On Wednesday, June 19, a statue of famous abolitionist Frederick Douglass (1818-1895) will be unveiled in the in the United States Capitol Visitor Center at a ceremony. After escaping slavery, Douglass became a leader of the abolitionist movement and a prolific writer. District of Columbia Delegate Eleanor Holmes Norton has been pushing for the statue for years. All 50 states are represented in the Capitol by a famous person. But not Washington DC.
Douglass will be the fourth African American to be depicted in the U.S. Capitol complex.
The last African American to be unveiled was Rosa Parks (1913-2005). Her statue in statuary hall. A statue of Martin Luther King, Jr. (1929-1968) stands in the Capitol rotunda and a statue of abolisionist Sojourner Truth (1797-1883) was unveiled in the the U.S. Capitol Visitors Center in 2012.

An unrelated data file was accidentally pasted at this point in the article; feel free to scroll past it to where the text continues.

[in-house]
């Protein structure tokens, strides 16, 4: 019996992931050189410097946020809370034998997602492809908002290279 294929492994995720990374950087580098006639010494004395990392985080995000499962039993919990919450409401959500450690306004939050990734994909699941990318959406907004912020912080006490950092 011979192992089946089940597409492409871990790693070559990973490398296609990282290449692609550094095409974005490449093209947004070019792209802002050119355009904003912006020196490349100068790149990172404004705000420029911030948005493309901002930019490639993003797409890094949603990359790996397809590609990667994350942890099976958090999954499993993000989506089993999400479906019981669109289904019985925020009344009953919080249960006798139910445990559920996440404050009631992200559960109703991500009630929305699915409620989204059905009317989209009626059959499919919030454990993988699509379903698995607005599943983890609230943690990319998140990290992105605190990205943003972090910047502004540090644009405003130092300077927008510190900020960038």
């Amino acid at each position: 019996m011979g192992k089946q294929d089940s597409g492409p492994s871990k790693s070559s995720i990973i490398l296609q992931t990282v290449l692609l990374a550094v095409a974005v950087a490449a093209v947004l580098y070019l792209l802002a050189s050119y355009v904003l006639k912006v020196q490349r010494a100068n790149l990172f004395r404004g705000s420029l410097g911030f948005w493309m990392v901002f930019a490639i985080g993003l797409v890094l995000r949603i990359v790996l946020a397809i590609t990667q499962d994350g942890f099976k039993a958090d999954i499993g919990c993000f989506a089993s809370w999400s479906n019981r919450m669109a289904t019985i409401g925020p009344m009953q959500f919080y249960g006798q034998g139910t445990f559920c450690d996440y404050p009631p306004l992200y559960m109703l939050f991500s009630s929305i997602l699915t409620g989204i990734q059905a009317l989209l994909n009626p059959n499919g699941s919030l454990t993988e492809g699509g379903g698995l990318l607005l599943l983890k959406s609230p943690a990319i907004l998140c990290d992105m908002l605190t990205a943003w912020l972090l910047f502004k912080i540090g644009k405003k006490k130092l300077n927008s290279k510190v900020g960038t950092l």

“I welcome the announcement that the District of Columbia’s statue of Frederick Douglass will be unveiled in the U.S. Capitol Visitor Center next month. This statue, which will be the third statue or bust of an African American on display in the U.S. Capitol, will represent more than 600,000 District of Columbia residents and serve as tribute to a great Marylander and civil rights leader,” said House Majority Leader Steny Hoyer.